I submit that you have no time for such. I submit that you will never in all your life have time for such. I submit that it is neither necessary nor desirable. I submit that you must live above it. You can switch stations on the television set. You need not rent or buy the videotapes. You can stay away from the shows that peddle this rubbish. You can avoid all of this kind of filth, and you will be so much the stronger for it. If you do it now, you can establish habits of avoidance that will carry you throughout your lives. You can establish habits of doing the better thing for as long as you live.

If you have been touched by this, put it behind you. Develop the social ease that gives you the capacity to mingle with others and talk with others in a stimulating and uplifting manner. Social grace is so important a quality—it can be developed on campus and will bless you throughout your life.

Third, when you walk out of this hall, with your diploma in hand, I hope you will take with you an unassailable spiritual strength. I repeat that this is a unique and remarkable university. It is an institution where you may learn the secular things of the world as well as you might learn them anywhere else on earth. And then there is a spiritual value that undergirds all that is done here. How marvelous a thing in the human character is a certain and solid assurance that God our Eternal Father lives. How richly blessed is that young man or woman who knows that he or she can approach the Almighty in quiet and humble prayer. How enriched is the individual who, as he or she goes out into the world, knows that all men and women are sons and daughters of God, each endowed with a divine birthright. How beneficial to come to the realization that, since we are all children of God, we all are brothers and sisters in a very real sense.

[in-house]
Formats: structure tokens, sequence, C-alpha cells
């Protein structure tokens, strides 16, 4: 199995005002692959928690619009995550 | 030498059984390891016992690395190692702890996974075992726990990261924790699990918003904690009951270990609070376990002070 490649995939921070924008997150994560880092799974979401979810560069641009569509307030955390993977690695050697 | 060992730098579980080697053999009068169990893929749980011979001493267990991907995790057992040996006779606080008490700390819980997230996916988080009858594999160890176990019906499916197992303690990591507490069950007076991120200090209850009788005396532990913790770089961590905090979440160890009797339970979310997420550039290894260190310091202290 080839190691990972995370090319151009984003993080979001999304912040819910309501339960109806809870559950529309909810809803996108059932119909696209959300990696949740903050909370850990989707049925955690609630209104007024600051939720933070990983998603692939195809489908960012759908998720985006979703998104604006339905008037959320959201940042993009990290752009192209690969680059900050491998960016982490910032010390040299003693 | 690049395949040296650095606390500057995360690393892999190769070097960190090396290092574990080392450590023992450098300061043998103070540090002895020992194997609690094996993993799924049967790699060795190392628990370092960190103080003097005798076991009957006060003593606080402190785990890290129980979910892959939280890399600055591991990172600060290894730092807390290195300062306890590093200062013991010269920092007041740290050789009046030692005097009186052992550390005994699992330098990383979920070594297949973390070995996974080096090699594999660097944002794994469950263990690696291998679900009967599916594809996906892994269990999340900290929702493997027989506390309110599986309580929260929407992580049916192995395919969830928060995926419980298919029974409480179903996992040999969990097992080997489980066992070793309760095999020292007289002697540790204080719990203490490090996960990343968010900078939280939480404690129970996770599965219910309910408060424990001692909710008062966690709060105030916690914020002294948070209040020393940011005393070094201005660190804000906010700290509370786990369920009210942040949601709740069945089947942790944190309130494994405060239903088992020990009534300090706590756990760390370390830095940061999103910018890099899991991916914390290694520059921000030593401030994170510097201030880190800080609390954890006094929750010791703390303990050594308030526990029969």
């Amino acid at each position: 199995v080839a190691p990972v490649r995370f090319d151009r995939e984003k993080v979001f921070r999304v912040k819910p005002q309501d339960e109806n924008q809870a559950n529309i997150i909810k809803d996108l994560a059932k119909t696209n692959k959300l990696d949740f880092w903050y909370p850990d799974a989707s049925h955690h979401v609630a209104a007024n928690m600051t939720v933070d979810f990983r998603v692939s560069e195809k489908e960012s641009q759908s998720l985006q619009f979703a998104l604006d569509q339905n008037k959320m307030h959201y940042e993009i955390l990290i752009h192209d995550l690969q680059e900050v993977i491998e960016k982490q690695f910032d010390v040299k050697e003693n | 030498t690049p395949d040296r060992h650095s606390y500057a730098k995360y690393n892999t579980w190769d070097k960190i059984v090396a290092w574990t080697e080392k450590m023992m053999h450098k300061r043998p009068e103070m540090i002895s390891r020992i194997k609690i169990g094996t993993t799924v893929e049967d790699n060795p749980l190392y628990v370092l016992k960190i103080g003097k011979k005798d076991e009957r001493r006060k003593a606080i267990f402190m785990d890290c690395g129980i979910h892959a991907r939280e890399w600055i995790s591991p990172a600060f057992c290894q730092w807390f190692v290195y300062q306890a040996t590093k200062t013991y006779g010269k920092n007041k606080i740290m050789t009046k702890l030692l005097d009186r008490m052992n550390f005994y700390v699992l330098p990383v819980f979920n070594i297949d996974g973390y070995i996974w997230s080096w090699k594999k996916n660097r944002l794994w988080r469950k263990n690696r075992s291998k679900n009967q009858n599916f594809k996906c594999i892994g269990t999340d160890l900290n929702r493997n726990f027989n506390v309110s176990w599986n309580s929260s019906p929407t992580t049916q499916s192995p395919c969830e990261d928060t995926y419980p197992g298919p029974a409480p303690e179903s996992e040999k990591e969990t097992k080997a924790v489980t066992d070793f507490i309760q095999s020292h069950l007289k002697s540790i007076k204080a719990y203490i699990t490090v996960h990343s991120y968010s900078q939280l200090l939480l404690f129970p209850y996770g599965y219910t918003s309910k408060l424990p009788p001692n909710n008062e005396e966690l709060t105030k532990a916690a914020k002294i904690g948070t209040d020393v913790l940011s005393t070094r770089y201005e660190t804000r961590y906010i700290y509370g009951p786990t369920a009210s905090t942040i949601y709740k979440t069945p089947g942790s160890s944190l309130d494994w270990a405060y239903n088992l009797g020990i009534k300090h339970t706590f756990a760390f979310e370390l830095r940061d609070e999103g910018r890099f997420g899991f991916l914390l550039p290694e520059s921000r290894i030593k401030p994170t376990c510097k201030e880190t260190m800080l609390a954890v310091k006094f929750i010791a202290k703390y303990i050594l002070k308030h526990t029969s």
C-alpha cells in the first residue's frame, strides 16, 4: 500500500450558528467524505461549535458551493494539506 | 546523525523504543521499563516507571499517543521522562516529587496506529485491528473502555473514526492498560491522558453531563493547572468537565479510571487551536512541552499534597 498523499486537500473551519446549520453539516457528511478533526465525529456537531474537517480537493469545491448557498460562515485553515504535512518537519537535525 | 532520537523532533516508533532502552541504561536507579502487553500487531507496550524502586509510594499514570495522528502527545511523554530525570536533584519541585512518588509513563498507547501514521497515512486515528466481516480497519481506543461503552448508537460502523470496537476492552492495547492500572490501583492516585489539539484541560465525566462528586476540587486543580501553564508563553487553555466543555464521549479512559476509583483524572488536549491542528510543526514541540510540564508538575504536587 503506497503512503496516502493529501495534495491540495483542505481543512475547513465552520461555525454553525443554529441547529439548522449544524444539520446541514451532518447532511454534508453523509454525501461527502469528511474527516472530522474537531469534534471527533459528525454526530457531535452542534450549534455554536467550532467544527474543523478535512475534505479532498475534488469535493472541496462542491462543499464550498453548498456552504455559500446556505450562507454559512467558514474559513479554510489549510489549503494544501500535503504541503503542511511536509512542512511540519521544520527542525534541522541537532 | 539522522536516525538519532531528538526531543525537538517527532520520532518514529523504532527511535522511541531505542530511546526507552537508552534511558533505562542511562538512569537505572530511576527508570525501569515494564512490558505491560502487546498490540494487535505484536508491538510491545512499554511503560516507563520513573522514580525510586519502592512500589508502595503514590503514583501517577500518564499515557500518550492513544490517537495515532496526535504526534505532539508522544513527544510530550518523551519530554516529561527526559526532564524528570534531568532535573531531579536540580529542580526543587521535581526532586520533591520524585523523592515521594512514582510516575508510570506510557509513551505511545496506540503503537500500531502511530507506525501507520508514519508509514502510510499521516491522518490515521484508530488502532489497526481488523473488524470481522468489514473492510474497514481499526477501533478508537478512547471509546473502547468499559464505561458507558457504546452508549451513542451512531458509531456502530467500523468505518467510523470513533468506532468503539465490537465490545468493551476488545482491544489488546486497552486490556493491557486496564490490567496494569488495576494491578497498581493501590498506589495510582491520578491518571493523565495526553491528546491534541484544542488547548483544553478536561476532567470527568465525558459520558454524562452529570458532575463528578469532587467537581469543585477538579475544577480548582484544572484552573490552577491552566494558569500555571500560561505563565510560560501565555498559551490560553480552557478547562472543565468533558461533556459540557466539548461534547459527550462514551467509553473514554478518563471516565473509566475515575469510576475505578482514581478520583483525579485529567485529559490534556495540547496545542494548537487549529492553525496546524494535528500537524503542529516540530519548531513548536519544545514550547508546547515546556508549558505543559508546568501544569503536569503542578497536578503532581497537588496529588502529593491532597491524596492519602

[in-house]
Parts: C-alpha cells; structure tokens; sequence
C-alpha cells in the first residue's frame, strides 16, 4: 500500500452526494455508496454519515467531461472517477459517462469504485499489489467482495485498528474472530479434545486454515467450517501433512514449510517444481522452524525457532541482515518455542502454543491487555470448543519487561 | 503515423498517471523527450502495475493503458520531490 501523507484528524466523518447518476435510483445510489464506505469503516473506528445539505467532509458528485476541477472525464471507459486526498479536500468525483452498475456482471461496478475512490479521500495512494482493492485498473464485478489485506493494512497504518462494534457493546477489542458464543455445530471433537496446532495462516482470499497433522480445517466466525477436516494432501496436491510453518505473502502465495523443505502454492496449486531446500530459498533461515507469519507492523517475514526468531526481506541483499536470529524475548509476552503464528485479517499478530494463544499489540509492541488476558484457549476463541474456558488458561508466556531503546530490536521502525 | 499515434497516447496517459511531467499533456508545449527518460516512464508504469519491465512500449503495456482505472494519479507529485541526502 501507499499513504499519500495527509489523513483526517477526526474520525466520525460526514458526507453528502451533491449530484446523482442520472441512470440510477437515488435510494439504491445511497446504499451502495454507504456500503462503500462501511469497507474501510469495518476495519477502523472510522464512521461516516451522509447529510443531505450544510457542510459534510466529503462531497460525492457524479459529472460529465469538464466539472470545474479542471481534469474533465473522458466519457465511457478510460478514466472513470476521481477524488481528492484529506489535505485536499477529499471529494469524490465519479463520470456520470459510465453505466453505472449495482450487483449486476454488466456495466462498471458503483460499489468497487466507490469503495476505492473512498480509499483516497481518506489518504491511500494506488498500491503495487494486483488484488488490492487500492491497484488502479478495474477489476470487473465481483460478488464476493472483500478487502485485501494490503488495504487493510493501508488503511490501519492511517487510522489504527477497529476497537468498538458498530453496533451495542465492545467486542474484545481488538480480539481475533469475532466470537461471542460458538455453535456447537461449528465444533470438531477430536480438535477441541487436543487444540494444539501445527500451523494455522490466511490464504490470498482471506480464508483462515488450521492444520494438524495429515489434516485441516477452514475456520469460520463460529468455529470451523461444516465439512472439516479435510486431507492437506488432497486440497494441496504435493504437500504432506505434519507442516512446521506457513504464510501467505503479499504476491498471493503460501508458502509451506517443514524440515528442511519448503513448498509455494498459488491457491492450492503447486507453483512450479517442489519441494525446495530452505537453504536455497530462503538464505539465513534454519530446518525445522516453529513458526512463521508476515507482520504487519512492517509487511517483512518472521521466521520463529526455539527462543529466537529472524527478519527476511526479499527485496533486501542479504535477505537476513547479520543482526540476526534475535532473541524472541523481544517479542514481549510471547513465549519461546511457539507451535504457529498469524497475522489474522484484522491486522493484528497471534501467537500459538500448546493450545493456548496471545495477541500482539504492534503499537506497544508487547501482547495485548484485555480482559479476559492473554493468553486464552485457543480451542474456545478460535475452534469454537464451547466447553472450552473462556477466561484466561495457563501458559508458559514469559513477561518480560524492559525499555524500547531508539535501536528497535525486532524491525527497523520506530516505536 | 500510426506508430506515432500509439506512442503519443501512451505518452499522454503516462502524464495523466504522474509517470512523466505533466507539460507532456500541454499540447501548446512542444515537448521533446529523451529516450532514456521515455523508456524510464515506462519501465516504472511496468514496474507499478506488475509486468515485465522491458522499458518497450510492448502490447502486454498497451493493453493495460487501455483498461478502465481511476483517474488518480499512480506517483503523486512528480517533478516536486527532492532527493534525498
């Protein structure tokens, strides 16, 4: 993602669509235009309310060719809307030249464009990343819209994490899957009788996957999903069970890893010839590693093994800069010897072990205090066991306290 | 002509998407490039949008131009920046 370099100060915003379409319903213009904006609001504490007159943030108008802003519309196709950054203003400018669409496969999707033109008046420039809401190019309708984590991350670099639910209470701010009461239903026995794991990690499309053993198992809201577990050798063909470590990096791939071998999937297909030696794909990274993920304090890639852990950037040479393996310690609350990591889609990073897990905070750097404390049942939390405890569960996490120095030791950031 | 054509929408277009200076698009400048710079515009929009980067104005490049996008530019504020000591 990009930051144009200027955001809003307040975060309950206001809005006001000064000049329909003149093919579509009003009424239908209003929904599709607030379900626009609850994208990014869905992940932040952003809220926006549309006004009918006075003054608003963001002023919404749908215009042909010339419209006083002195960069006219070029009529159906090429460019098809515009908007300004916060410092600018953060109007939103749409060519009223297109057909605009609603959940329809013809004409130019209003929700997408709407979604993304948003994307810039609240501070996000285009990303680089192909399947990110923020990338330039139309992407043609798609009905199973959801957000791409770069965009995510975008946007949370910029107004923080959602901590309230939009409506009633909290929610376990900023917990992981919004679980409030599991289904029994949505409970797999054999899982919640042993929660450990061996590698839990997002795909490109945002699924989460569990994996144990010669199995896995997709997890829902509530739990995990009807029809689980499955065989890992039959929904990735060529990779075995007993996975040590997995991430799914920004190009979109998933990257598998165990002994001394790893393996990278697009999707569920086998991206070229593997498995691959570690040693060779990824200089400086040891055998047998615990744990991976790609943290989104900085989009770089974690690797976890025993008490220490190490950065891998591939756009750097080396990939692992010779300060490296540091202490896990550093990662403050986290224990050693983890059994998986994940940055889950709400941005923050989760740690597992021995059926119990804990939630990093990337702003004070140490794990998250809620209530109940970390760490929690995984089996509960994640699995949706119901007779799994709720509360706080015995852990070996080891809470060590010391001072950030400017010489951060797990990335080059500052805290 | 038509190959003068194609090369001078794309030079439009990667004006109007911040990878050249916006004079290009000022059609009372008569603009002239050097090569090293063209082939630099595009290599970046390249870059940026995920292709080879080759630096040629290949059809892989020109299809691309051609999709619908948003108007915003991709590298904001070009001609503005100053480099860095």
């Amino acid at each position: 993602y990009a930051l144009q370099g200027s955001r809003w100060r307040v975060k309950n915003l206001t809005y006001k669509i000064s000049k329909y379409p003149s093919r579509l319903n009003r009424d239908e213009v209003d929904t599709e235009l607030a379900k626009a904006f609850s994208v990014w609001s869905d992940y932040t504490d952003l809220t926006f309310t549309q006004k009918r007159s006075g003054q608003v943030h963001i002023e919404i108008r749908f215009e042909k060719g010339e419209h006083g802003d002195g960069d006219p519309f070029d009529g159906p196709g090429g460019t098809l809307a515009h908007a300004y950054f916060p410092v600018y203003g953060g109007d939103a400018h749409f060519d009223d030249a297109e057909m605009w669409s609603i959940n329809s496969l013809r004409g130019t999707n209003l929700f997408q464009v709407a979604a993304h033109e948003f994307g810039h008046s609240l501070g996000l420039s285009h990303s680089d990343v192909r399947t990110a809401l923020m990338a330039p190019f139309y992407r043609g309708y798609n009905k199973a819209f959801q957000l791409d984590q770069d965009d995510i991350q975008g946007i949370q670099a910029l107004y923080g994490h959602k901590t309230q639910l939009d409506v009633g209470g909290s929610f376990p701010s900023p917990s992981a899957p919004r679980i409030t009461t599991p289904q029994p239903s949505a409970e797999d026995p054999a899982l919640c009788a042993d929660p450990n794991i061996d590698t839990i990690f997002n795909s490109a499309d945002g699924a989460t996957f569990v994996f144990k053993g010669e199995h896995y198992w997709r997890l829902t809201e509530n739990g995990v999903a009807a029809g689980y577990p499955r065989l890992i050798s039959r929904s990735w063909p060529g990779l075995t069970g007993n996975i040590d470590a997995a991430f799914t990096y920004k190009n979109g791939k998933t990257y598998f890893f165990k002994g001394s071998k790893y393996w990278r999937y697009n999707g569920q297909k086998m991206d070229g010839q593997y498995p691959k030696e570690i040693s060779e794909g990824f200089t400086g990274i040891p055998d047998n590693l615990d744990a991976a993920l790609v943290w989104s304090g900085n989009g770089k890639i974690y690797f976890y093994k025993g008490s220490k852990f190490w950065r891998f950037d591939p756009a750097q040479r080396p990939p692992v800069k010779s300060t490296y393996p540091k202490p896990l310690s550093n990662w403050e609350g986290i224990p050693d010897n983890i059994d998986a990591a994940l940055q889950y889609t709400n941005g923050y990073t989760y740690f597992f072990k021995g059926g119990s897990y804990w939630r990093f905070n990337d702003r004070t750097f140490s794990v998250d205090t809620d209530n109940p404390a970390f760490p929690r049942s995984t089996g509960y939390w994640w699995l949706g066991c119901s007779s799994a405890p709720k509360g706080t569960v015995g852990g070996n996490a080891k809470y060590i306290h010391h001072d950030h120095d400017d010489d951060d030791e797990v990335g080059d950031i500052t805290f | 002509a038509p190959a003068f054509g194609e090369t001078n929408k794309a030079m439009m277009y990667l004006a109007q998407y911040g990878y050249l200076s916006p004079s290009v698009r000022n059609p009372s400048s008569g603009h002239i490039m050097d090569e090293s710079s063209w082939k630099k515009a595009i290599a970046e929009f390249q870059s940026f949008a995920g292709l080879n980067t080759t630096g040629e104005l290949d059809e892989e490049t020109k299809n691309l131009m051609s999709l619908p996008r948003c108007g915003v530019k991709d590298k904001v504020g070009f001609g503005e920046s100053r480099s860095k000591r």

There is too much intolerance in the world. There is too much of it in our own society.

I listened to a beautiful prayer the other evening, offered by a Greek-American in the manner in which he had been taught to pray. It was an expression of gratitude to the Almighty and a plea for his favor. It was concluded in the name of the Father and the Son and the Holy Ghost. His phrasing was not as my phrasing might have been, but I recognized his sincerity and told him of my appreciation.

I sat one evening at the table of a Jewish friend. The prayer he uttered upon his guests and upon the table at which we sat was beautiful and moving. I was grateful for what I heard.